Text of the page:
It might be a little difficult to do it on the side of the block and a guy would probably want to lay a welding blanket around so you don't get spatter or any burning where you don't want it. Also, because you want to work pretty quick, I sometimes find it helpful to tach a piece of rod onto the nut ahead of time so I can quickly grab the rod/nut ...and hold it over the stud and start welding ..and not have to fumble with my fingers in a tight area. Then just cut the rod off once the nut is welded to the stud ...and remove the whole thing with a wrench/socket.

    It's easy to practice, for guys not familiar. Just put a piece of 3/8" rod in a vice and weld a nut to it. Tighten the vice and see how strong your weld is. If you have a piece of aluminum bar laying around (1/2" thick or greater) you can tap or drill a hole and try it with the aluminum and see if your technique ruins the aluminum ...and adjust your heat and technique accordingly. Then you won't be nervous doing it on the engine.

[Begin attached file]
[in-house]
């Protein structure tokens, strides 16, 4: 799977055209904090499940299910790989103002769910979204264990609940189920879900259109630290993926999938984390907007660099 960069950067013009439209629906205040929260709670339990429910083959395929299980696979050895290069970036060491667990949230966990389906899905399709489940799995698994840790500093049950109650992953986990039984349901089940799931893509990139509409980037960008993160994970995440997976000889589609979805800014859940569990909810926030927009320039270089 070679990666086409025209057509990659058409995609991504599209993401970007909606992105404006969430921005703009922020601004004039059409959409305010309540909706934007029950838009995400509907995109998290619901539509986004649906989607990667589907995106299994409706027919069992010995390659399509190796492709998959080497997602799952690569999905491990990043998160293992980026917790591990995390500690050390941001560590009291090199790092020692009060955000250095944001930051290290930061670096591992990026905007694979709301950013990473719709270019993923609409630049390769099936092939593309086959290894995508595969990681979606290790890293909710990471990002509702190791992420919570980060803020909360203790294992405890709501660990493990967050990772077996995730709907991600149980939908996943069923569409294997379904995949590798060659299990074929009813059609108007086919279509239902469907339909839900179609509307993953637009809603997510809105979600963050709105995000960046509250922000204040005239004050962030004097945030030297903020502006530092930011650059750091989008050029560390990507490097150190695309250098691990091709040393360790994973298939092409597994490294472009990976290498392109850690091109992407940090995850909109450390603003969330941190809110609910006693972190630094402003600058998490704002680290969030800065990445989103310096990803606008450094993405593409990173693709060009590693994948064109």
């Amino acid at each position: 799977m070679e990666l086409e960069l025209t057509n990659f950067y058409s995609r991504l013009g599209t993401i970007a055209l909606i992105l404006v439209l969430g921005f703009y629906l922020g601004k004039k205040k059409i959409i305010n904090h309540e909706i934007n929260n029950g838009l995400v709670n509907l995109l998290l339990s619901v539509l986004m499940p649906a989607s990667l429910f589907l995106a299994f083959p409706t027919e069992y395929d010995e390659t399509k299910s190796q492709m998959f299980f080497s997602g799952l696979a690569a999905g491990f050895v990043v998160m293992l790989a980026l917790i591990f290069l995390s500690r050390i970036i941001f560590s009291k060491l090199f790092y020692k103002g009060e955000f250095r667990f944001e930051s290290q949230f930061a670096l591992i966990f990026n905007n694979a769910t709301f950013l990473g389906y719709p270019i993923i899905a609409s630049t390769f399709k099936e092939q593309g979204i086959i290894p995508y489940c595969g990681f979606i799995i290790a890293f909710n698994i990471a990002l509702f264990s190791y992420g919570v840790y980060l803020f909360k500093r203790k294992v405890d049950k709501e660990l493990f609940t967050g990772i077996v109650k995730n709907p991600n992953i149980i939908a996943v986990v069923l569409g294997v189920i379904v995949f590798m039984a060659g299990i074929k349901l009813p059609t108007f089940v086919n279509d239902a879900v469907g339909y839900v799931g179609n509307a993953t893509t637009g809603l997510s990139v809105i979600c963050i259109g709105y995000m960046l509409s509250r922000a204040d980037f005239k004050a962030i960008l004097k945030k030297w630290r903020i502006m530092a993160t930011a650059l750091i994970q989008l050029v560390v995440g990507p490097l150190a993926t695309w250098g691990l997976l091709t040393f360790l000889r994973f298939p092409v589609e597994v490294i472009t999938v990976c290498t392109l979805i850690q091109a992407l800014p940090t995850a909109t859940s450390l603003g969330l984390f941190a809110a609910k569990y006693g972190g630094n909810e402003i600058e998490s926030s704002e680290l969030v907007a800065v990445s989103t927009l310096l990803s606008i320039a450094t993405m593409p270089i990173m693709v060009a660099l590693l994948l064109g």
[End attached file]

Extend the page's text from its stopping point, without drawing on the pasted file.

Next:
If ya don't have a welder, drilling works too. The welding trick is still a good tip to keep in mind b/c where ya have a rusted/siezed bolt/stud, the welding works way better than a brittle EZ-Out. The heat helps loosen up the bolt/stud.

    Another tip: ...if an EZ-Out should break in a bolt/stud while trying to remove? ...another trick is to hit the remaining part with a #1 tip of an acetylene torch. The high strength steel (too hard to really re-drill) will sparkle and melt away like a sparkler.
    Last edited by Jeepwalker; 01-16-2020 at 12:17 PM.
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  19. #14